As brands try to differentiate on customer experience, customer journey mapping is becoming more relevant than ever. Whether you are a marketer, a UX designer or a contact center executive, I’m sure that you have heard of the importance of journey mapping exercises. Some of you may already be picturing a bunch of colorful post-it notes on a whiteboard as you are reading this. In all their glory, customer journey maps are just one part of the puzzle. In this blog series, we are going to explore various methods of mapping customer experience, and the actionable insights they offer to transform customer experience. Let’s start with Empathy Maps.
What is empathy mapping?
Customer empathy maps describe what a customer goes through as he/she is trying to complete a task, in a product or brand agnostic way. In other words, customer empathy maps allow you to take a step back from your product and paint a picture of a typical customer’s experience — their needs, expectations, goal, hurdles and behavior as they try to overcome those hurdles.
A typical customer empathy map has 4 main ‘observation-based’ sections – say, think, do, feel. This framework can be further evolved by adding two more ‘analysis-based’ sections: pains and gains. Open-ended empathy maps yield better results, however to limit the scope of the exercise, it is better to limit it to a specific problem or a task at hand.
Drawing empathy maps reveals previously overlooked parts of the customer experience and helps find gaps in the current offering and future roadmaps. Empathy maps can also yield adjacent products and services that can elevate the usability of the product or simplify the task at hand.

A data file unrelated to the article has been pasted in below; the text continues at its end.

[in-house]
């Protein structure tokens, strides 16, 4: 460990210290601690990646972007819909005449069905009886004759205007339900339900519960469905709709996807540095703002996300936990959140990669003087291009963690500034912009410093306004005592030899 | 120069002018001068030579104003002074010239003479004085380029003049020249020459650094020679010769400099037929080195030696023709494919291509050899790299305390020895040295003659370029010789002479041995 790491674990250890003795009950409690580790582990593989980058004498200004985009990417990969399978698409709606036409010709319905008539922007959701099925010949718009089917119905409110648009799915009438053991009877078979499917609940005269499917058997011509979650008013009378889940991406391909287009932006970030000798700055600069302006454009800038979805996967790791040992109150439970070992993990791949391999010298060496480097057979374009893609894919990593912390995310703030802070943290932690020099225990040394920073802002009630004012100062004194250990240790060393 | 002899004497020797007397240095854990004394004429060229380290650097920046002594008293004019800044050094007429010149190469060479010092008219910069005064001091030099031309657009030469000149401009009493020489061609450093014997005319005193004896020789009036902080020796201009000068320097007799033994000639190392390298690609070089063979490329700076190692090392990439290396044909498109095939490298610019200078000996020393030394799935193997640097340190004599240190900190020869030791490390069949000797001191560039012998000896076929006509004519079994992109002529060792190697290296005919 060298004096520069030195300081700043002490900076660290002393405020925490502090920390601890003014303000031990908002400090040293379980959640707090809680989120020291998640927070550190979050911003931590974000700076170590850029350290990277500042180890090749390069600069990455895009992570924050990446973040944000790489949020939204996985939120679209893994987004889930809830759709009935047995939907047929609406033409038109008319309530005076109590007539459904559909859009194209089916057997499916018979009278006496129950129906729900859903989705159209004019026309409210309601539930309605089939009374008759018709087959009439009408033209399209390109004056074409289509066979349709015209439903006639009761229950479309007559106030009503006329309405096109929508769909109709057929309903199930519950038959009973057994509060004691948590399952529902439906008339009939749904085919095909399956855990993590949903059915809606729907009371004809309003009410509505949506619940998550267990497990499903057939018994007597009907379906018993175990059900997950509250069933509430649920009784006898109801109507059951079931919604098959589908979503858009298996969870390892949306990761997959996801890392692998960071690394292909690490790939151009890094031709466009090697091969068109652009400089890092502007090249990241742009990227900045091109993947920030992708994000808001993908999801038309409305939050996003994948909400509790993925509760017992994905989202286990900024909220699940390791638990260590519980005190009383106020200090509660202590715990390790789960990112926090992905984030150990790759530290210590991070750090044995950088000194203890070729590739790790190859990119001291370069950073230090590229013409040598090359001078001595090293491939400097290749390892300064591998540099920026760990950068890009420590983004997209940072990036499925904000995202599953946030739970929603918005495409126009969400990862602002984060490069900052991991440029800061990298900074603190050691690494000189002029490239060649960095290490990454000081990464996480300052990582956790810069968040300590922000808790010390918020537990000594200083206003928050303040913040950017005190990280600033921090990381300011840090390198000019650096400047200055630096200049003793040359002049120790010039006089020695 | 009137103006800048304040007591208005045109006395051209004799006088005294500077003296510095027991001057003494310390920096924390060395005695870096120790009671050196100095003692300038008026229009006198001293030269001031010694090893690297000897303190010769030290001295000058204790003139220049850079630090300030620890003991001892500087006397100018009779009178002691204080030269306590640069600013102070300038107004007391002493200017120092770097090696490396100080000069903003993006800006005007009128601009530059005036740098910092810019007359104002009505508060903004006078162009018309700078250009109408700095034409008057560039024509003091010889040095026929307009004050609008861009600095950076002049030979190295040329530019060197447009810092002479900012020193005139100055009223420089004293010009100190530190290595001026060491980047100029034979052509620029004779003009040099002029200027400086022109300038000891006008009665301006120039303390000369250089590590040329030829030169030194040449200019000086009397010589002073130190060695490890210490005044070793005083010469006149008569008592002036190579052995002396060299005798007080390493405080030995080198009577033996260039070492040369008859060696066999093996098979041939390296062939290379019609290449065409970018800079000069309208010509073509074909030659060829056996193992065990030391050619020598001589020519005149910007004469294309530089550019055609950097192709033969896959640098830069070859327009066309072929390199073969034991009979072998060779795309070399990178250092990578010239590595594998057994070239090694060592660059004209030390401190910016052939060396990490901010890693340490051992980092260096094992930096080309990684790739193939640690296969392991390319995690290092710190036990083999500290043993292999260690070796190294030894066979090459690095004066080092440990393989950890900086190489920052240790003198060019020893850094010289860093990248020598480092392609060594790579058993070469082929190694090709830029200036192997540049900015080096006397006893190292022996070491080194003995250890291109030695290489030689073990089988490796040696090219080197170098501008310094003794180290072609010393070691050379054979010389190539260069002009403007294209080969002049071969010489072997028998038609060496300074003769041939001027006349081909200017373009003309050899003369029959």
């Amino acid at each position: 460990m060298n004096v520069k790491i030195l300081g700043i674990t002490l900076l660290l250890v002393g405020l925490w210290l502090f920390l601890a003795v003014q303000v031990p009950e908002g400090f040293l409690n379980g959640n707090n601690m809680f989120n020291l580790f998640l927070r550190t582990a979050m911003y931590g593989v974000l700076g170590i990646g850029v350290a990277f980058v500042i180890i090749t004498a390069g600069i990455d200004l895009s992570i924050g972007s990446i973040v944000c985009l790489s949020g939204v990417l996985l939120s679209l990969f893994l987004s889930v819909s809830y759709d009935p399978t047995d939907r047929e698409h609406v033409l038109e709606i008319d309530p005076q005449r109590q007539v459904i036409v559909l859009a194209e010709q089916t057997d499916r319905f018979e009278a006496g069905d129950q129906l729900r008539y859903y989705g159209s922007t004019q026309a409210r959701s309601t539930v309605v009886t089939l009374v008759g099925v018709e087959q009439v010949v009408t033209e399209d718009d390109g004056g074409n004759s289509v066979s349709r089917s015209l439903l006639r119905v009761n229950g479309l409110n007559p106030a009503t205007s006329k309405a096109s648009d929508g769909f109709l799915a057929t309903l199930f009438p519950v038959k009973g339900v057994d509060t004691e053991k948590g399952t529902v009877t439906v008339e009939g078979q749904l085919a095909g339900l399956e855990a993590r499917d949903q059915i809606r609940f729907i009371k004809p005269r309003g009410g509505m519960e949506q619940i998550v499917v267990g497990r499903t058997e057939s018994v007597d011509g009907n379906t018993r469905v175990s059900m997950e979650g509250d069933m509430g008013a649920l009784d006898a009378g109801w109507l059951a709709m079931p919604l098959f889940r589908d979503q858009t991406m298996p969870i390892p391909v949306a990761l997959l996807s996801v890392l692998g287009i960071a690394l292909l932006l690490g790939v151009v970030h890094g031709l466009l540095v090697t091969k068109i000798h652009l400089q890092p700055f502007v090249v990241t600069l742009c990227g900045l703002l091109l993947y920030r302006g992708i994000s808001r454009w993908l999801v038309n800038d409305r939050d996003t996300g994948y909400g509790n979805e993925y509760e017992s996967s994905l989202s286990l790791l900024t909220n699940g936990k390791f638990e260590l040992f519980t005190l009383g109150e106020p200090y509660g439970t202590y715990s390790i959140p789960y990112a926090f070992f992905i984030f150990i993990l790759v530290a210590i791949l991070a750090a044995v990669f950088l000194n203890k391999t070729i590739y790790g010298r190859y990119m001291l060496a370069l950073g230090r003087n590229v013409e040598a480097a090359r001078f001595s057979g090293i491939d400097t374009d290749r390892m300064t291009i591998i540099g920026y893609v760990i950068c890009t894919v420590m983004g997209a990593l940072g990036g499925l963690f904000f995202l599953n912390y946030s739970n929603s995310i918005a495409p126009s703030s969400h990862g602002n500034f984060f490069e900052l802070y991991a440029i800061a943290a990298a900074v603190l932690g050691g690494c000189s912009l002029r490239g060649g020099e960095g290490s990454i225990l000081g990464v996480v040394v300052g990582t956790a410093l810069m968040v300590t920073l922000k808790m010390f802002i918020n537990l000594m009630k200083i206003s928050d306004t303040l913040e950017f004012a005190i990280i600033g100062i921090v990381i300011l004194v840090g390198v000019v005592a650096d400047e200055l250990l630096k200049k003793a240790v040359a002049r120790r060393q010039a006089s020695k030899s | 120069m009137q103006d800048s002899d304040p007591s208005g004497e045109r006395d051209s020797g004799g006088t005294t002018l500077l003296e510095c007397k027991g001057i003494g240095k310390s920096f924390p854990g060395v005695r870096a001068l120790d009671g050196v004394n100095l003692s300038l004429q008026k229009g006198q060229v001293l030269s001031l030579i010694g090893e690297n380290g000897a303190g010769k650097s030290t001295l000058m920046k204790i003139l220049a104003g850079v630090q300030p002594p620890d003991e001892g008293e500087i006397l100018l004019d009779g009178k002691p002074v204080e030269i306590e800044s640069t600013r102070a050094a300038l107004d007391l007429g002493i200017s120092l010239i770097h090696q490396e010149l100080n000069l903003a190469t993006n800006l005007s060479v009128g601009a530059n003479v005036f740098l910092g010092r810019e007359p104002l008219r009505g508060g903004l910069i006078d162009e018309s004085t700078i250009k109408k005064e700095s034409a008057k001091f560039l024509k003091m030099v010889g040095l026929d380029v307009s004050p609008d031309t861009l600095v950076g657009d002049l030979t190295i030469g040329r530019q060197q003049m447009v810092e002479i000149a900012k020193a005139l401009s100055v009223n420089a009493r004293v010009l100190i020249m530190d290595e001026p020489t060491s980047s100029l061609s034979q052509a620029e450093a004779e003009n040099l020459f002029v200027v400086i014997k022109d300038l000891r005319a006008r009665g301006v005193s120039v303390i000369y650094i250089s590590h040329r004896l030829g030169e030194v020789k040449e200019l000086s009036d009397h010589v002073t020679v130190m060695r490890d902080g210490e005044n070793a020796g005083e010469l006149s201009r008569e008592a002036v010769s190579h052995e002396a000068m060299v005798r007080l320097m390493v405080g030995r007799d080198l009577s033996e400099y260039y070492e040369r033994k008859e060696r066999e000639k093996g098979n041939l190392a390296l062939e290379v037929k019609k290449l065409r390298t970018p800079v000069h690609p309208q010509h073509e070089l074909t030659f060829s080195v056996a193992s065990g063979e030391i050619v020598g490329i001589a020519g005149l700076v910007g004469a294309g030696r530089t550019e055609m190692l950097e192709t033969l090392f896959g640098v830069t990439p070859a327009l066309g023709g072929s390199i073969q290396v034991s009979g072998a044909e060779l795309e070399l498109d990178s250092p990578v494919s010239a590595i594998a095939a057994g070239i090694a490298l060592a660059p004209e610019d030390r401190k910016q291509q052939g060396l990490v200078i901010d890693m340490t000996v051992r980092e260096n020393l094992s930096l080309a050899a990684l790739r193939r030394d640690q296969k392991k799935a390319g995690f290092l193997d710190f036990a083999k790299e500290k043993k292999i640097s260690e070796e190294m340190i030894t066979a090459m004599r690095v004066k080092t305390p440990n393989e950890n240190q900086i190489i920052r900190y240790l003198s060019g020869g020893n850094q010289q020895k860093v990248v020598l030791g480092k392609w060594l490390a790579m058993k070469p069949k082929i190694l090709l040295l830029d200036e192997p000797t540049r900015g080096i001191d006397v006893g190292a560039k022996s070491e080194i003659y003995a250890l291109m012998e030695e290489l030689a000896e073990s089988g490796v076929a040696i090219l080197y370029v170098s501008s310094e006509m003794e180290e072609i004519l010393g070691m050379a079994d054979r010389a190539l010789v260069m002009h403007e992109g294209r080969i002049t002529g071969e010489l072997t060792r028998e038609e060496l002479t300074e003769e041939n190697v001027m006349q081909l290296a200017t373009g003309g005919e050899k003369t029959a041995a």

Who should be in the ‘metaphorical’ room?
Ideally, everyone who is responsible for measuring and elevating customer experience should participate in this exercise — from those who are building the product/service to address the task at hand, to those who are marketing it, selling it and managing customers post sales. Participants can use a simple ‘sticky note and whiteboard’ approach or digital tools specifically created for such exercises. Participants can be in one room or on a conference meeting.
Have teams that work in different locations or timezones? They can complete customer empathy map exercise separately and compare and consolidate results later on. Basically, you can modify this exercise to suit your people and your style of working. Appointing a facilitator works when you are working with larger groups. Some large organizations also have ‘inside consulting’ or design thinking groups that help facilitate customer experience mapping exercises.
What does success look like?
At the end of this exercise, you want to leave this metaphorical room with a completed customer empathy map that everyone agrees on! It may seem impossible, because the pains and gains from, say, a marketer’s point of view may be different from those of a customer service representative. To get consensus, keeping the ‘observation-based’ sections high level and ‘analysis-based’ sections neutral helps. A successful empathy mapping session would uncover product/service gaps that were previously hidden or overlooked.
After empathy mapping comes customer journey mapping. Some teams may go ahead and develop experience maps and service blueprints – taking deeper dives into the customer experience. While others may take the results of a customer empathy map and translate them into products or services. Either ways, empathy mapping exercises are great for building empathy towards your customers as well as the people in your organization working on customer experience.